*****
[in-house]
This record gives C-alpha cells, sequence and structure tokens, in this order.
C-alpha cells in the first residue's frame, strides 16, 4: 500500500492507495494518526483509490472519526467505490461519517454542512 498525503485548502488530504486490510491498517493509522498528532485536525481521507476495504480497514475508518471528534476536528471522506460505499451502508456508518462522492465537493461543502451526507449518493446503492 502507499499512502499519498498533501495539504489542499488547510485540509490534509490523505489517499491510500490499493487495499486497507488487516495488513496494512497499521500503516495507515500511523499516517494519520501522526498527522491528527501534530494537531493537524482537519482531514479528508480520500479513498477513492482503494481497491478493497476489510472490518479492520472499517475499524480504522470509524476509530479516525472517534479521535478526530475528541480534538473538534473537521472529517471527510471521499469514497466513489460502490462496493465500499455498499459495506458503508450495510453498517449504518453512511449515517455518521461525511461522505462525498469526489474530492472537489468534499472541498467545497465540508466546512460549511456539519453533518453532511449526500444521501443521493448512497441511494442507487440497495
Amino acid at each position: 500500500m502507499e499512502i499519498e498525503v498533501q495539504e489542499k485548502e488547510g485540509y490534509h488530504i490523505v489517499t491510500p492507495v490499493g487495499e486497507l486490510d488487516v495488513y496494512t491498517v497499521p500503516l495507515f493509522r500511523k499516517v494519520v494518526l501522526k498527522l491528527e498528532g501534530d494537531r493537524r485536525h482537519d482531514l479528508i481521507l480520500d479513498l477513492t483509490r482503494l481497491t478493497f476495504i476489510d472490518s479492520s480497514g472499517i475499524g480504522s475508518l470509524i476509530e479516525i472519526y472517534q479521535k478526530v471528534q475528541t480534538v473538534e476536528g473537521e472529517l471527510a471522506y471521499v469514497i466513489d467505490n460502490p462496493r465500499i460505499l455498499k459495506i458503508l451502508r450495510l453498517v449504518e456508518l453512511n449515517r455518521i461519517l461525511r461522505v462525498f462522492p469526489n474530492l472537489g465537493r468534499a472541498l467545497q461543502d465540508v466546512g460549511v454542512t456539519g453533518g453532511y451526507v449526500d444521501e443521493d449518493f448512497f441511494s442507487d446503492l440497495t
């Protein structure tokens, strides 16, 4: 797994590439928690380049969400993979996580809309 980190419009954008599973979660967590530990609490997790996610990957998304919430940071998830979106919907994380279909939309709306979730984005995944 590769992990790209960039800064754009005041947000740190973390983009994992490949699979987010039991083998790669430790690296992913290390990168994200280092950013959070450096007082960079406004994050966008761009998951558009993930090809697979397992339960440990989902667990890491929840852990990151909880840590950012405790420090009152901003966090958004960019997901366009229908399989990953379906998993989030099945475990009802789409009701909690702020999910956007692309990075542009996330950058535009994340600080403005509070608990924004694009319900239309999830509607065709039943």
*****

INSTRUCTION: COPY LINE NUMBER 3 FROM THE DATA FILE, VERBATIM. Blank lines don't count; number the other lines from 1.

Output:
C-alpha cells in the first residue's frame, strides 16, 4: 500500500492507495494518526483509490472519526467505490461519517454542512 498525503485548502488530504486490510491498517493509522498528532485536525481521507476495504480497514475508518471528534476536528471522506460505499451502508456508518462522492465537493461543502451526507449518493446503492 502507499499512502499519498498533501495539504489542499488547510485540509490534509490523505489517499491510500490499493487495499486497507488487516495488513496494512497499521500503516495507515500511523499516517494519520501522526498527522491528527501534530494537531493537524482537519482531514479528508480520500479513498477513492482503494481497491478493497476489510472490518479492520472499517475499524480504522470509524476509530479516525472517534479521535478526530475528541480534538473538534473537521472529517471527510471521499469514497466513489460502490462496493465500499455498499459495506458503508450495510453498517449504518453512511449515517455518521461525511461522505462525498469526489474530492472537489468534499472541498467545497465540508466546512460549511456539519453533518453532511449526500444521501443521493448512497441511494442507487440497495